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Zhihui Yang, Songhua Li, Minghao Jin; Dual Pathogenic Basis For The Retinitis Pigmentosa-Associated IRBP. Invest. Ophthalmol. Vis. Sci. 2012;53(14):1593.
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© ARVO (1962-2015); The Authors (2016-present)
Interphotoreceptor retinoid-binding protein (IRBP) secreted by the photoreceptors has been considered essential for normal function and survival of photoreceptors. Recently, a homozygous missense mutation (D1080N) in the IRBP gene has been identified in patients with retinitis pigmentosa (RP), a genetically heterogeneous group of inherited retinal degenerations. The molecular mechanisms by which the mutation causes RP are poorly understood. In this study we aimed to define the pathogenic basis of the D1080N mutation.
Wild-type and the RP-associated IRBPs were expressed in 661w cells, a mouse photoreceptor-derived cell line, and the 293T-LC cells by transient transfection. Secretion of IRBP was monitored by immunoblot analysis of the culture media from the cells treated with varying temperatures or with a varying concentration of chemical chaperones. Intermolecular and intramolecular disulfide formation in IRBP was determined by immunoblot analysis in the presence or absent of reducing reagents. Triton X-100 soluble and non-soluble fractions of cells were prepared by ultracentrifugation. Protein subcellular localization was analyzed by confocal immunofluorescence microscopy. Protein interactions were determined by immunoprecipitation.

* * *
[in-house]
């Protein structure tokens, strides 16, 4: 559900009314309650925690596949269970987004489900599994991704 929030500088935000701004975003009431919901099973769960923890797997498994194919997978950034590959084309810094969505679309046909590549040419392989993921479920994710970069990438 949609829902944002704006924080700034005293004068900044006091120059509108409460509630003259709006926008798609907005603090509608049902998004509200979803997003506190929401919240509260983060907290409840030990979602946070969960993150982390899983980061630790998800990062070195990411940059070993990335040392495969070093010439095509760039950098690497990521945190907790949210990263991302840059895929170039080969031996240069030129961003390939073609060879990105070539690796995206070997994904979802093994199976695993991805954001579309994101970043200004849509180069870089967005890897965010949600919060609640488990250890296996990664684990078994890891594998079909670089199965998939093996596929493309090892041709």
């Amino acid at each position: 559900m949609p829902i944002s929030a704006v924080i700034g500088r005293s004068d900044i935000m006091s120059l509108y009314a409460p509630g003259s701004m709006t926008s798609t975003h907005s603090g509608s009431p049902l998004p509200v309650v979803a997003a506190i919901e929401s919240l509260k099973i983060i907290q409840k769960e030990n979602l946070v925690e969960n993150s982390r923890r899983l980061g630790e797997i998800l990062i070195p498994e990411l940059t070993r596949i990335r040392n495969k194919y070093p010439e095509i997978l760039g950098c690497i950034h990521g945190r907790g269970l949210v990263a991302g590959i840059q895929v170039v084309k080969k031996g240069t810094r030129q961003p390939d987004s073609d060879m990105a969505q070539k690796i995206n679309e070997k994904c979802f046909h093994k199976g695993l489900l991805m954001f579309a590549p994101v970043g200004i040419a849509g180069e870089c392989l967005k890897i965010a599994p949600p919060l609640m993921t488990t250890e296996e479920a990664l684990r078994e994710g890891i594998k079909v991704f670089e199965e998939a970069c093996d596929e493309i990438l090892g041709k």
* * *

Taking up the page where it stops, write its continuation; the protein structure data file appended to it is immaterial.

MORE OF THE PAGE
Wild-type IRBP, but not the RP-associated IRBP, was secreted into media from both 661W and 293T-LC cells, indicating that the D1080N mutation abolished secretion of IRBP. The non-secreted mutant IRBP formed high molecular aggregation in the cells. This mutated IRBP was mainly presented in non-soluble fraction and the aggregation involved abnormal intermolecular and intramolecular disulfide formation. Such non-secretory IRBP also partially inhibited the secretion of normal IRBP by interaction with IRBP. The mutated IRBP was not allowed to be transported to Golgi apparatus, instead retained in the endoplasmic reticulum (ER) and induced up-regulation of CHOP, a response to ER stress. The mutant IRBP was preferential bound to ER chaperons including binding immunoglobulin protein and protein disulfide isomerase and degraded by ubiquitin-proteasome system. Treatment of cells with 4-phenylbutyrate (PBA) or low temperature promoted secretion of mutant IRBP and normalized cell morphology.
Our results demonstrate that loss of normal function (non-secretion) and gain of cytotoxic function (ER stress) are involved in the disease mechanisms for the RP-associated IRBP. Our data also indicate that PBA is a promising candidate for treating or preventing the RP caused by the IRBP mutation.
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